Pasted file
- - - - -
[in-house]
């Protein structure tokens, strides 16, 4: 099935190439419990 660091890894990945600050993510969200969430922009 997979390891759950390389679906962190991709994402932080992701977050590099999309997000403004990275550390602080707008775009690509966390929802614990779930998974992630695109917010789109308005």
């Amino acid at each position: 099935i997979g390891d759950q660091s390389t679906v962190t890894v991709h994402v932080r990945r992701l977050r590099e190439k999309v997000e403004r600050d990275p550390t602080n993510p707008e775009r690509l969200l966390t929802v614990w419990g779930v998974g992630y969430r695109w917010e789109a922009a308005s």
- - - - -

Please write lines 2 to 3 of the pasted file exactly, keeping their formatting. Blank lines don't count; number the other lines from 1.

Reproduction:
């Protein structure tokens, strides 16, 4: 099935190439419990 660091890894990945600050993510969200969430922009 997979390891759950390389679906962190991709994402932080992701977050590099999309997000403004990275550390602080707008775009690509966390929802614990779930998974992630695109917010789109308005």
């Amino acid at each position: 099935i997979g390891d759950q660091s390389t679906v962190t890894v991709h994402v932080r990945r992701l977050r590099e190439k999309v997000e403004r600050d990275p550390t602080n993510p707008e775009r690509l969200l966390t929802v614990w419990g779930v998974g992630y969430r695109w917010e789109a922009a308005s």